“The Canadian Government is in the process of writing new regulations to meet the new 2030 methane reduction target, and I expect within the next year or so we will see some updates,” added Gorski. “There has been collaboration between the U.S. and Canada in energy policies, including methane and we hope to see more of it. The EPA is currently in the process of developing their own methane regulations. The draft regulations proposed by the U.S. EPA are ahead of Canada’s current rules.”

While Canada is a fairly small country, it produces a lot of oil & gas, causing emissions per capita to be quite high. Gorski highlights that individuals still have a lot of work to do to bring down the carbon footprint. “Realistically, this is done both on the production company level, and individual level. Actions individuals take are important. But, the first step is leadership from the government, including policies to start taking action.”

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Going beyond inspection, there are technologies readily available to help replace pieces of equipment that are powered by natural gas and designed to deliberately vent natural gas. “These are devices called pneumatic devices. Because they are powered by natural gas, they end up venting and releasing a lot of that gas to the atmosphere,” said Gorski. “Now, we have better technologies powered by air or electricity. Swapping out older gas powered devices, with new ones powered by air or electricity, would reduce emissions.”

“Another solution is to capture natural gas that is vented or flared. One example is storage tanks, which can vent gas that is produced along with oil. Capture systems can be used to capture that gas, and effectively put it back into the system.”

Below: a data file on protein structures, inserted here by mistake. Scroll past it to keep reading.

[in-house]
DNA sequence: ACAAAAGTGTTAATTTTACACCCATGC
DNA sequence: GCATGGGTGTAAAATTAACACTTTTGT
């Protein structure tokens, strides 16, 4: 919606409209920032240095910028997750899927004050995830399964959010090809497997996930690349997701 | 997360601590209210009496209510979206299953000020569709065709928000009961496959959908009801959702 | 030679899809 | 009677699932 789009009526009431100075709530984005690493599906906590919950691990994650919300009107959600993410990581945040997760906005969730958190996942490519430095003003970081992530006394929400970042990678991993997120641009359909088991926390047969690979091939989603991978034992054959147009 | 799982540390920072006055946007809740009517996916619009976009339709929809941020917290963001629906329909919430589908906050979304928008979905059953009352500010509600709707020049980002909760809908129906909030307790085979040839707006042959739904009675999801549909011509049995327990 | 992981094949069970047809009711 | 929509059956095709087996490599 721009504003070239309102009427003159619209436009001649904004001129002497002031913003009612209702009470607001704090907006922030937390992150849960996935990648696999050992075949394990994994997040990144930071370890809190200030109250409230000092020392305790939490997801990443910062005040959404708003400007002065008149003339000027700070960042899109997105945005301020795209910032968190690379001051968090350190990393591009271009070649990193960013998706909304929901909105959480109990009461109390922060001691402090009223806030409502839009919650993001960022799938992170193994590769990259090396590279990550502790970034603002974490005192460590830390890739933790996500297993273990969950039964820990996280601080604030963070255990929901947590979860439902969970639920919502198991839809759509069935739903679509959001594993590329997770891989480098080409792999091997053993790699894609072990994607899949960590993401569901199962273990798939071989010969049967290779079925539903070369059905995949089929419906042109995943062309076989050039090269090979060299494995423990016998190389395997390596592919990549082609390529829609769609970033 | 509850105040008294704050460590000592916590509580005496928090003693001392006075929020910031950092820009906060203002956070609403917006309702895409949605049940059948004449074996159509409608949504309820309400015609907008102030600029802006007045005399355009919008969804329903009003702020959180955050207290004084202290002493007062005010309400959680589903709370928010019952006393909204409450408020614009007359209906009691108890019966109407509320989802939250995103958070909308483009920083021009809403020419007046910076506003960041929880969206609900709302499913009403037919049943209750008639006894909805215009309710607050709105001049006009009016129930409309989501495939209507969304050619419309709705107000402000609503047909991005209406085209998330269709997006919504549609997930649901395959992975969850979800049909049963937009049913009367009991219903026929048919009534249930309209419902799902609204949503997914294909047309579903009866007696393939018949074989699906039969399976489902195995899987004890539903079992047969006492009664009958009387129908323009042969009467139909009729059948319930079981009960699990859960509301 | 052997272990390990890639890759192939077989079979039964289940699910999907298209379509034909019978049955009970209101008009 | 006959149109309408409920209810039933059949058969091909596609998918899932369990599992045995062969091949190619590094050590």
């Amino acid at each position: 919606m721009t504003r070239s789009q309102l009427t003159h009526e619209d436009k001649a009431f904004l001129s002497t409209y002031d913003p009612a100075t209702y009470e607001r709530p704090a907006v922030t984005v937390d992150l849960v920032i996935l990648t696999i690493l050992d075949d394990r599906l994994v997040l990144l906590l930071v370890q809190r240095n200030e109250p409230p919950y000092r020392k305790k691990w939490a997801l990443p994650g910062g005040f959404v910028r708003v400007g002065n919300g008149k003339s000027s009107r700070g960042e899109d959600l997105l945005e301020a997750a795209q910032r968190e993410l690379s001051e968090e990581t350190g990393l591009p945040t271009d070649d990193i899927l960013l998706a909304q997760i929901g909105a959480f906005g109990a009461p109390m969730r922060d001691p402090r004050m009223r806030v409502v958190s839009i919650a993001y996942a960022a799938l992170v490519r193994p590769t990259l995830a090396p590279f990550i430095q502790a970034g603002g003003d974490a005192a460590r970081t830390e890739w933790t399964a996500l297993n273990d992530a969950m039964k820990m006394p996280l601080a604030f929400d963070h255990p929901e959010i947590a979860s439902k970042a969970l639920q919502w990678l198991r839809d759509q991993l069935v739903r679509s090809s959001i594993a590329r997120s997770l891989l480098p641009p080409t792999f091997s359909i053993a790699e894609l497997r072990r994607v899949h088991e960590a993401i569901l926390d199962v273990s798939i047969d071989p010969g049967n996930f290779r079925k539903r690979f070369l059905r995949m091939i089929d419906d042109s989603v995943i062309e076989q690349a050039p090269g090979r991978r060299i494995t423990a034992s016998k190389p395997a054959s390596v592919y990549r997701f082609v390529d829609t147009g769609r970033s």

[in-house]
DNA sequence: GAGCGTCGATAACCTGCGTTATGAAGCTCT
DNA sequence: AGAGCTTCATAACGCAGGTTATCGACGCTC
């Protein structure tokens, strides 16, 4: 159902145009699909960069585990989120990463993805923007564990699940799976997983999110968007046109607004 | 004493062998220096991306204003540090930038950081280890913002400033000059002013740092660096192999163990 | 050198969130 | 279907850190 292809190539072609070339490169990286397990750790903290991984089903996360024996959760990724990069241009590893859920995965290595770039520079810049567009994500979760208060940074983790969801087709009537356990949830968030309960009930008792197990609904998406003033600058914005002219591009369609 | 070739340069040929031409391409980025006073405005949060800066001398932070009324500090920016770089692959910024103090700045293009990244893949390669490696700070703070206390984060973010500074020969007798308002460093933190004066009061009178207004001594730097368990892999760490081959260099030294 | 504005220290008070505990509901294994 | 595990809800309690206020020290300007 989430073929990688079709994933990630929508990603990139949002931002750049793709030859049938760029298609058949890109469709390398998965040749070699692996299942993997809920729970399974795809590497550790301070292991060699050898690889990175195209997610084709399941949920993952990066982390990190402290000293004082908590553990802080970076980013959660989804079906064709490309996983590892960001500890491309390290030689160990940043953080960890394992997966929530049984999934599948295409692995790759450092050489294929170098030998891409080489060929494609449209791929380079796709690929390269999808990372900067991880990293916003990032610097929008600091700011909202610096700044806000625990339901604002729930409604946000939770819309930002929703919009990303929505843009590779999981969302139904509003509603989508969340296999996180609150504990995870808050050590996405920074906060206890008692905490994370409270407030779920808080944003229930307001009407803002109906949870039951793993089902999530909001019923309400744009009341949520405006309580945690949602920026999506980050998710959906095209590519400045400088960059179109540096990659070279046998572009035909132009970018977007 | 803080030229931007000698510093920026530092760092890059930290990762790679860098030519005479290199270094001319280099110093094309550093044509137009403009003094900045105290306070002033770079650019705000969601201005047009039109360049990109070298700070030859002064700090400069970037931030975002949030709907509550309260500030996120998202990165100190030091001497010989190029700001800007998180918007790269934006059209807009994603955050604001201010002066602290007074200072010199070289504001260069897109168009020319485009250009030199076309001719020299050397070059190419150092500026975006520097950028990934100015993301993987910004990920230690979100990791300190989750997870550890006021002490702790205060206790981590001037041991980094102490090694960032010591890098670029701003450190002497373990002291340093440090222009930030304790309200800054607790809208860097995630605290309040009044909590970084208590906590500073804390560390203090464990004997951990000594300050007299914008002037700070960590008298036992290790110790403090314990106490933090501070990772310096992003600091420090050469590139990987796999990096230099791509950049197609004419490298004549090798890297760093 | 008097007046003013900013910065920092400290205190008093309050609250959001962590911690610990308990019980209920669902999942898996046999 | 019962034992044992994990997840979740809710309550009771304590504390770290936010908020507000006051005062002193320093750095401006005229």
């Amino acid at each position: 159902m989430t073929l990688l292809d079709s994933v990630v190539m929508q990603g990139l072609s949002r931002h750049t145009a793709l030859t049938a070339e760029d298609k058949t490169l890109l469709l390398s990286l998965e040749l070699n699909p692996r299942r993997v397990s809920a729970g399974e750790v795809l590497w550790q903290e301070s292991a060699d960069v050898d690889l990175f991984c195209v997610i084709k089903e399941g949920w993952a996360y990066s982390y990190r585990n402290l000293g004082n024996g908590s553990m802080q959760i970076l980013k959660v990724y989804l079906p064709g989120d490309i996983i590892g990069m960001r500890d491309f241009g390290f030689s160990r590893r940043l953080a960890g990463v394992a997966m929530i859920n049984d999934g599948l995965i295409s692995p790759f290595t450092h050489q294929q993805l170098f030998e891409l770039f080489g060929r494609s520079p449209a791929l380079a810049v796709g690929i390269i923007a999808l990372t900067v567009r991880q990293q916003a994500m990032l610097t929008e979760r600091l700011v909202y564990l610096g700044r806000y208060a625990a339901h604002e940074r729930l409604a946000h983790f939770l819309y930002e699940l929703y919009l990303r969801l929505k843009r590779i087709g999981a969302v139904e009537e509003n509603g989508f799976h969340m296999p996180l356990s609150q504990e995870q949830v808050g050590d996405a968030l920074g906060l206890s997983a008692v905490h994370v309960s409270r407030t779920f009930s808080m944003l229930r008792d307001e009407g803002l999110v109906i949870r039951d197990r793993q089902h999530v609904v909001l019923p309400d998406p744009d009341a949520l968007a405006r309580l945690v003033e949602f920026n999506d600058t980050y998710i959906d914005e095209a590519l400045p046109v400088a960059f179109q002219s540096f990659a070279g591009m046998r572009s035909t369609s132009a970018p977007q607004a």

Continuous emissions monitoring systems (CEMS) are becoming more widely known and used in the industry. “There is still some work that needs to be done to make the technology more easily accessible, and cost effective, but I foresee that becoming a reality soon,” said Gorski. “What I have already seen, however, are technologies to not only detect but measure methane. Currently, this is done with an infrared camera to look for leaks. Now, there are planes, drones, satellites, and vehicle mounted systems that can detect and measure leaks much faster. Companies and governments are exploring how these new technologies can be paired with traditional camera based monitoring to more effectively measure and find leaks.”

In order for these technologies to be more widely adopted, there need to be more government regulations to require their use. “Regulations would need to require specific non-emitting equipment, capture systems, and more frequent leak detection and repair,” added Gorski.

“We have regulations in place now that will achieve a certain amount of reductions, but we need more stringent regulations to get to the 2030 target.”

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As there has been more momentum towards clean energy in various sectors including renewable electricity, heat pumps for building heat, and electric vehicles, Gorski said there is evidence that a shift is occurring. “Some greener technologies also offer other benefits, in addition to reducing emissions. As the cost of these technologies comes down their adoption will accelerate faster than anticipated.”

“To achieve net zero, the amount of oil & gas we use will have to decline, but that will take some time. In the meantime, a focus on reducing emissions from the production of oil & gas is crucial, and methane is a big opportunity to do so,” stated Gorski. “It is important to address climate change. We have seen record breaking heat waves followed by floods. Climate change has an impact on our communities, not just our future, but also right now.”